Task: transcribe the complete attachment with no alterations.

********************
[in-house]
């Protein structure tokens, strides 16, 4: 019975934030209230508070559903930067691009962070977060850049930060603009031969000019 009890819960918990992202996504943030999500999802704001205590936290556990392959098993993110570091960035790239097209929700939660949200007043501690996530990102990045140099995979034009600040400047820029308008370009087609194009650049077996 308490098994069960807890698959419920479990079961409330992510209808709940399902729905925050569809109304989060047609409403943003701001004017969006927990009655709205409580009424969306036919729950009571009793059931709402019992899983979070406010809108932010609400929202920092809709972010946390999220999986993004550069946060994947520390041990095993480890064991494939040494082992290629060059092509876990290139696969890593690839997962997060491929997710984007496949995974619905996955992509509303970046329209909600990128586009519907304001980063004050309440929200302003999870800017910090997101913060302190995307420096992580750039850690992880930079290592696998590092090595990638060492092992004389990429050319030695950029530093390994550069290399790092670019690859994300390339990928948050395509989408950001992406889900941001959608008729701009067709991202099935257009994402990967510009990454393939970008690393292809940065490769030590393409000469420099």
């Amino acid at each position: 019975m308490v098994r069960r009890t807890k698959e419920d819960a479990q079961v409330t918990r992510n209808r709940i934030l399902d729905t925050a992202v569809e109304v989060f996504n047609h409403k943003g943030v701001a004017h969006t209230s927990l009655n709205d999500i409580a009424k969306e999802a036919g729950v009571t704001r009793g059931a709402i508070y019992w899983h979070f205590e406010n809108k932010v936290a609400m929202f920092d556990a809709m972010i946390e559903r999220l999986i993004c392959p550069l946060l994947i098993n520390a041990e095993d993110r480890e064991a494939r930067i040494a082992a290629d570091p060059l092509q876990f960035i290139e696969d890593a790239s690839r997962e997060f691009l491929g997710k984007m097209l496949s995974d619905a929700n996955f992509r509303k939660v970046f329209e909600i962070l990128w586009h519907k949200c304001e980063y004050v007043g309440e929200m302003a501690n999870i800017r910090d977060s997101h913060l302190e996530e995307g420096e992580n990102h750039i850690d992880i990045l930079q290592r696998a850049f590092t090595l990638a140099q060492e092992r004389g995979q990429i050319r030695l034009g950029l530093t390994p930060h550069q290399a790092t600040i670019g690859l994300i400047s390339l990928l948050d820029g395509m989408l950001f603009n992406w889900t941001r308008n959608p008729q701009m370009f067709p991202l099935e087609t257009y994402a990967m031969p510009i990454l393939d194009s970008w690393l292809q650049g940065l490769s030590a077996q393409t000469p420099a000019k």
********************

[in-house]
């Protein structure tokens, strides 16, 4: 019975934030209230508070559903930067691009962070977060850049930060603009031969000019 009890819960918990992202996504943030999500999802704001205590936290556990392959098993993110570091960035790239097209929700939660949200007043501690996530990102990045140099995979034009600040400047820029308008370009087609194009650049077996 308490098994069960807890698959419920479990079961409330992510209808709940399902729905925050569809109304989060047609409403943003701001004017969006927990009655709205409580009424969306036919729950009571009793059931709402019992899983979070406010809108932010609400929202920092809709972010946390999220999986993004550069946060994947520390041990095993480890064991494939040494082992290629060059092509876990290139696969890593690839997962997060491929997710984007496949995974619905996955992509509303970046329209909600990128586009519907304001980063004050309440929200302003999870800017910090997101913060302190995307420096992580750039850690992880930079290592696998590092090595990638060492092992004389990429050319030695950029530093390994550069290399790092670019690859994300390339990928948050395509989408950001992406889900941001959608008729701009067709991202099935257009994402990967510009990454393939970008690393292809940065490769030590393409000469420099």
């Amino acid at each position: 019975m308490v098994r069960r009890t807890k698959e419920d819960a479990q079961v409330t918990r992510n209808r709940i934030l399902d729905t925050a992202v569809e109304v989060f996504n047609h409403k943003g943030v701001a004017h969006t209230s927990l009655n709205d999500i409580a009424k969306e999802a036919g729950v009571t704001r009793g059931a709402i508070y019992w899983h979070f205590e406010n809108k932010v936290a609400m929202f920092d556990a809709m972010i946390e559903r999220l999986i993004c392959p550069l946060l994947i098993n520390a041990e095993d993110r480890e064991a494939r930067i040494a082992a290629d570091p060059l092509q876990f960035i290139e696969d890593a790239s690839r997962e997060f691009l491929g997710k984007m097209l496949s995974d619905a929700n996955f992509r509303k939660v970046f329209e909600i962070l990128w586009h519907k949200c304001e980063y004050v007043g309440e929200m302003a501690n999870i800017r910090d977060s997101h913060l302190e996530e995307g420096e992580n990102h750039i850690d992880i990045l930079q290592r696998a850049f590092t090595l990638a140099q060492e092992r004389g995979q990429i050319r030695l034009g950029l530093t390994p930060h550069q290399a790092t600040i670019g690859l994300i400047s390339l990928l948050d820029g395509m989408l950001f603009n992406w889900t941001r308008n959608p008729q701009m370009f067709p991202l099935e087609t257009y994402a990967m031969p510009i990454l393939d194009s970008w690393l292809q650049g940065l490769s030590a077996q393409t000469p420099a000019k």